The article, River of Life, in the Spring 2018 issue, did a great disservice to the readers, setting a new low in biased journalism. Long on emotion and bereft of facts, the article gave the reader no information on which to judge possible development in the North French River watershed. It starts with the bias that any development in the area will be harmful, and goes downhill from there.

No background facts are given. There is no map, showing the size of the watershed and the site of the proposed mine – or mines. There is no demographic information. How many people live in the area? What is the age distribution? What is the unemployment rate? What roads would be built? What would be the environmental impact of this proposed mine site?

The statements by the elders are given without any critical examination. For example: “The Moose River is a muddy-brown, dirty-looking river”. I assume this is because of silt, not pollution. And what has that got to do with possible mining? “There used to be really big sturgeon”. These big sturgeon have all disappeared? Again, what does this have to do with mining? The complaints about debris left from a 1960’s exploration (and the debris seems minor) – are there tougher environmental laws now? Most of the comments are based on nostalgia.

The article’s bias is obvious: industrial development cannot happen in an ecologically-sound way. Rather than accepting this fallacy blindly, Ontario Nature should be working to ensure that development can happen in a way that does not harm the environment.

The simple economic fact is this: the more robust the Canadian economy, the more we can afford to protect natural areas. Rather than trying to stop mining in wilderness areas, Ontario Nature should work to ensure that this mining happens in a way that does not permanently harm the environment.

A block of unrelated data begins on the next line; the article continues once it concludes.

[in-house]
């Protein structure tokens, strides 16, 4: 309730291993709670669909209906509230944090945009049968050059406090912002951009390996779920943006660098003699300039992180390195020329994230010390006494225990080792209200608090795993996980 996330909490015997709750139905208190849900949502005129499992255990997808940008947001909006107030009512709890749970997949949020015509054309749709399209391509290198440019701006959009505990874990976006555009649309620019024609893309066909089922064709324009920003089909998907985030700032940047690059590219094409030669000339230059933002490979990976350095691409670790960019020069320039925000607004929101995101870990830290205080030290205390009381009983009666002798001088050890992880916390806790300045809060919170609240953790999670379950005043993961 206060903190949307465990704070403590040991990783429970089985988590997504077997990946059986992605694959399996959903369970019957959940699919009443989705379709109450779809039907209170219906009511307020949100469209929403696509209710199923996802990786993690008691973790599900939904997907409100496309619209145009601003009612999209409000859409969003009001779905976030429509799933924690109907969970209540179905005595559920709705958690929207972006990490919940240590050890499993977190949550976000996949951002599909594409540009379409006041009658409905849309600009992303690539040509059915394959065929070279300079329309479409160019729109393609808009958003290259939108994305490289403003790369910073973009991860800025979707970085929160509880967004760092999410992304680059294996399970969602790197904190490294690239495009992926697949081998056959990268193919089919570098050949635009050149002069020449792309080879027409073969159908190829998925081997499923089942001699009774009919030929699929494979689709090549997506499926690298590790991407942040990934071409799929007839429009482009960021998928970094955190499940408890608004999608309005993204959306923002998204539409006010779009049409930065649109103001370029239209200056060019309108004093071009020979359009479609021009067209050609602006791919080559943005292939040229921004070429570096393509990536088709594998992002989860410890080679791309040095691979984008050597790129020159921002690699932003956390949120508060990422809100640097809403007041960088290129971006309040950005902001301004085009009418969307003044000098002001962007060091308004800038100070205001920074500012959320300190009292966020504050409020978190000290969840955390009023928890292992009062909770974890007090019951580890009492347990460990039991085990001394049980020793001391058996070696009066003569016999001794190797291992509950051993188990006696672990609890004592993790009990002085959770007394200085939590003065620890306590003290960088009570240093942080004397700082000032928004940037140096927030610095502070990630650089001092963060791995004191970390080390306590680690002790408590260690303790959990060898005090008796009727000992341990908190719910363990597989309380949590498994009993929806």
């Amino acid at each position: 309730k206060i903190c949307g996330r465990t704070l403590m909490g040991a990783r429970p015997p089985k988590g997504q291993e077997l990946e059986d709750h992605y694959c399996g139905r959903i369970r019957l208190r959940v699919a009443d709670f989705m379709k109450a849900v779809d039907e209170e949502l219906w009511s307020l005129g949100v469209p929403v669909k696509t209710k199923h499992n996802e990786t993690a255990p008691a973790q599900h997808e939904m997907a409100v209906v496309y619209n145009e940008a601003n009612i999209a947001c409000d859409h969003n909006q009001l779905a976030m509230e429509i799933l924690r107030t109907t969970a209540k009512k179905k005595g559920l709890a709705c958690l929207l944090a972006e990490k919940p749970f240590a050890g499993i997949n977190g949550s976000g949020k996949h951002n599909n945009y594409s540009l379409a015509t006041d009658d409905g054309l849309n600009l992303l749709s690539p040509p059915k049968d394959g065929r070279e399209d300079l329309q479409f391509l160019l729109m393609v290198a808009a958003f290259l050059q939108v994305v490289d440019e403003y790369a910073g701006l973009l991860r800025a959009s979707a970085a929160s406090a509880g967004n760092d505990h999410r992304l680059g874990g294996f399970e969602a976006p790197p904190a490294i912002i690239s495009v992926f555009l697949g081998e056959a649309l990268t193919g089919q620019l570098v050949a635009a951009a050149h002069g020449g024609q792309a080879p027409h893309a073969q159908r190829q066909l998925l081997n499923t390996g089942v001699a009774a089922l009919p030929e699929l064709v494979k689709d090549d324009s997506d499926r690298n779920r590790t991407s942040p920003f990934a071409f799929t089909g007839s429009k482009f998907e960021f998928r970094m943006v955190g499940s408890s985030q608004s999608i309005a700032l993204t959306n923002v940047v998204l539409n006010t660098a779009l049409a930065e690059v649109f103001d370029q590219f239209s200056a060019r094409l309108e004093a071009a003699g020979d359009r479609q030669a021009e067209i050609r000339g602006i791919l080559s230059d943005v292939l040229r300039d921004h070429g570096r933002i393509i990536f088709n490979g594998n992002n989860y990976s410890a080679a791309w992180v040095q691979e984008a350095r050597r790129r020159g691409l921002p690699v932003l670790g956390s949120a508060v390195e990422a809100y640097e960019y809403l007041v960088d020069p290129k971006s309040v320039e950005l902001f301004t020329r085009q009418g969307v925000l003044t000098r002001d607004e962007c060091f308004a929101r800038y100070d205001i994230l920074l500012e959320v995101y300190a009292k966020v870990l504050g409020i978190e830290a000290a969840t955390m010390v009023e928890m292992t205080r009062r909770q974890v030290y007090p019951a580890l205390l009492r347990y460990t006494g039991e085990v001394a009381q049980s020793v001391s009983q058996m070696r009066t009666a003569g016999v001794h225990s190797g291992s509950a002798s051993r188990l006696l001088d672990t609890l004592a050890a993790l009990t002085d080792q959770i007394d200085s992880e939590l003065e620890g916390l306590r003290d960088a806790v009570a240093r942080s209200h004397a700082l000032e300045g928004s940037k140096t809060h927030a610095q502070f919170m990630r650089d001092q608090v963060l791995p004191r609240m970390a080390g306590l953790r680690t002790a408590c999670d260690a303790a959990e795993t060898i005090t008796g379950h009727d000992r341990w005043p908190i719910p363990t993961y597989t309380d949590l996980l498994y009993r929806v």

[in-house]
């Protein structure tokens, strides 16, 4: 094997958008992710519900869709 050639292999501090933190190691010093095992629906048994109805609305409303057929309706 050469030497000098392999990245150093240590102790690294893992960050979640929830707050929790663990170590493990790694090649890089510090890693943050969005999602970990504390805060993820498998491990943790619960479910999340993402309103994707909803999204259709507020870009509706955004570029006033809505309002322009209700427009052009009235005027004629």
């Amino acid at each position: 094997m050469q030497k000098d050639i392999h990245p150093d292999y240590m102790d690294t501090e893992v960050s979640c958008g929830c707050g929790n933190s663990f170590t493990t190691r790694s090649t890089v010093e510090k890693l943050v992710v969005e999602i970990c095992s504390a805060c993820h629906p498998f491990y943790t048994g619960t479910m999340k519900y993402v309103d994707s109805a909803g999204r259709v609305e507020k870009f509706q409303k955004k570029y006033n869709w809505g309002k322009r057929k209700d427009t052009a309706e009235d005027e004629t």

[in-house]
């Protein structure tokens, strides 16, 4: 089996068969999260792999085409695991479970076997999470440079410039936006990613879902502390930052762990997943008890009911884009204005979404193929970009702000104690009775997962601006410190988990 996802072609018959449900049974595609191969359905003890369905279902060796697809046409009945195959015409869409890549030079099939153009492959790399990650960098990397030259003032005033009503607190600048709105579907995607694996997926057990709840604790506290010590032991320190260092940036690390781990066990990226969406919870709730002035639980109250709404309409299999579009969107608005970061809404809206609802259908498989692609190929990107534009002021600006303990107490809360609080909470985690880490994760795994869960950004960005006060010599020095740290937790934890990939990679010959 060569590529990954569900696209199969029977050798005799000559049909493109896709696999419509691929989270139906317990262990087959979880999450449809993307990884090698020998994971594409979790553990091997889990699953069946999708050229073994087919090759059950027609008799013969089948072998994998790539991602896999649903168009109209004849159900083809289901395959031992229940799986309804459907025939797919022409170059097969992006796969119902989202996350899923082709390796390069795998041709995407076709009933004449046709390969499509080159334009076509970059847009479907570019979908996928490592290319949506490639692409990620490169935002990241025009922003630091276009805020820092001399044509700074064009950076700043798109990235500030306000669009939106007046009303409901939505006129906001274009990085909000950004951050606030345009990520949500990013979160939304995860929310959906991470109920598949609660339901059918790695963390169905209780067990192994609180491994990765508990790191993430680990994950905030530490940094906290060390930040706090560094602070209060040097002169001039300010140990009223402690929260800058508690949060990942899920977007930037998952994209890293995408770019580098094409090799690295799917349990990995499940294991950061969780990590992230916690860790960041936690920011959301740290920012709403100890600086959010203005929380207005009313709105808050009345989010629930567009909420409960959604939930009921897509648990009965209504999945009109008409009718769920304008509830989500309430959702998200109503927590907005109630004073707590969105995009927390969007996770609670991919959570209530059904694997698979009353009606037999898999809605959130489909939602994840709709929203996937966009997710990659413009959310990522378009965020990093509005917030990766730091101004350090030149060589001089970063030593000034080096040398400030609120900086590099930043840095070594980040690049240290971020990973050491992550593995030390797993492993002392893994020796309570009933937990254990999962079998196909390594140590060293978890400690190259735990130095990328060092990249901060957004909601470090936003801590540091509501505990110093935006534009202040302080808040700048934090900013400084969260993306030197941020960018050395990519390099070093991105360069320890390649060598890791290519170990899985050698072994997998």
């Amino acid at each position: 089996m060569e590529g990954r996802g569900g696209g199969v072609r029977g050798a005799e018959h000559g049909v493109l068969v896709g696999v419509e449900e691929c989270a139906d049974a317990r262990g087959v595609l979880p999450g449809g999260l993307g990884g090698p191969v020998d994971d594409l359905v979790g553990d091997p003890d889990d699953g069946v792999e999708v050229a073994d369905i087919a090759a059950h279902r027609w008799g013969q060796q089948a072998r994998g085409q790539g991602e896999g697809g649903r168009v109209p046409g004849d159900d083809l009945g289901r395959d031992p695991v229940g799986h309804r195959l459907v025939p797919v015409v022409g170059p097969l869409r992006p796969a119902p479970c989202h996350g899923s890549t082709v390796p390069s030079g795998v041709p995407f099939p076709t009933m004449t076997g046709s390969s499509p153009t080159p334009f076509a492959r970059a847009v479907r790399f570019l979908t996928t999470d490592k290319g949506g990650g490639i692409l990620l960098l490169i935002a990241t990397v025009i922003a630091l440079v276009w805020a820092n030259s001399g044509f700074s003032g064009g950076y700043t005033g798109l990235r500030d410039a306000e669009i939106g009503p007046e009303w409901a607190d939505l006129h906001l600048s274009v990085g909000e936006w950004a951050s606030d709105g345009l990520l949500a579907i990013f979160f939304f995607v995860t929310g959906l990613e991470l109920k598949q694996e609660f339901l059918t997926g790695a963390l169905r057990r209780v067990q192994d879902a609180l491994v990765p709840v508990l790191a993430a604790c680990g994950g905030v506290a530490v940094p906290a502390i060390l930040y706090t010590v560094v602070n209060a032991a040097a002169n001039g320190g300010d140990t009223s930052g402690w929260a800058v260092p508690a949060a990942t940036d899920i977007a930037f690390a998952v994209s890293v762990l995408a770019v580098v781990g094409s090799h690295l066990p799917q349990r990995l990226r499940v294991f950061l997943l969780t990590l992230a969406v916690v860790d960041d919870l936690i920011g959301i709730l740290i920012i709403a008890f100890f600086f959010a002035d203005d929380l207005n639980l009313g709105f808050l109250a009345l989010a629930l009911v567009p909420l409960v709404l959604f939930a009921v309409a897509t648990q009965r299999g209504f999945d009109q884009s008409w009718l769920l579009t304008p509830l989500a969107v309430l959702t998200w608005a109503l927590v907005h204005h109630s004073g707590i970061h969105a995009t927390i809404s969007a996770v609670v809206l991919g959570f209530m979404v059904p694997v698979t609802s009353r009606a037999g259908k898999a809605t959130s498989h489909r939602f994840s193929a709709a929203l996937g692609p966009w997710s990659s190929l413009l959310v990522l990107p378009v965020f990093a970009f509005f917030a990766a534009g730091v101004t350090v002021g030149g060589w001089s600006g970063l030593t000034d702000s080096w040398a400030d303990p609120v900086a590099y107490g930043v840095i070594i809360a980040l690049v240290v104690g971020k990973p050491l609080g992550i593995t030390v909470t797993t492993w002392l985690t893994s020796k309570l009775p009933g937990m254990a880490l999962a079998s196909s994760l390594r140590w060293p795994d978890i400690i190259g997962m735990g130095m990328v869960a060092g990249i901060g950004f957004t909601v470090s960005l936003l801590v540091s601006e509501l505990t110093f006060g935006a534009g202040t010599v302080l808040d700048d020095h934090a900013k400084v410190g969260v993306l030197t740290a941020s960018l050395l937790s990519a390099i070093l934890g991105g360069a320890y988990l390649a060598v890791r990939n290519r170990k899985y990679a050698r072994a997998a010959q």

I have been a member of Ontario Nature for many years, and served as the representative on some of the organization’s forest management committees. But the current stand against any type of development irritates me incredibly. This article was the limit.

Frances Gualtieri
Vankoughnet, Ontario


I rarely publicly respond to letters to the editor. We receive a few critical letters and many glowing letters. I love them all. Debate is the cornerstone of tackling the difficult environmental issues that we face and we are made stronger by facing feedback – good or bad.

I believe in transparency, so decided to publish this letter despite what I believe were some unfair shots at both the journalist and the publication. I would, however, like to address one point. We were criticized for falling short in an article that we did not set out to write. This was an article to give much-needed voice to the Indigenous community that would be affected by development in the North French River. It was not a thorough examination of the issues. We did what we set out to do and what we told readers we were doing, which was exploring the First Nation’s ties to the history and nature of the area. The story didn’t pretend to be something it wasn’t.

John Hassell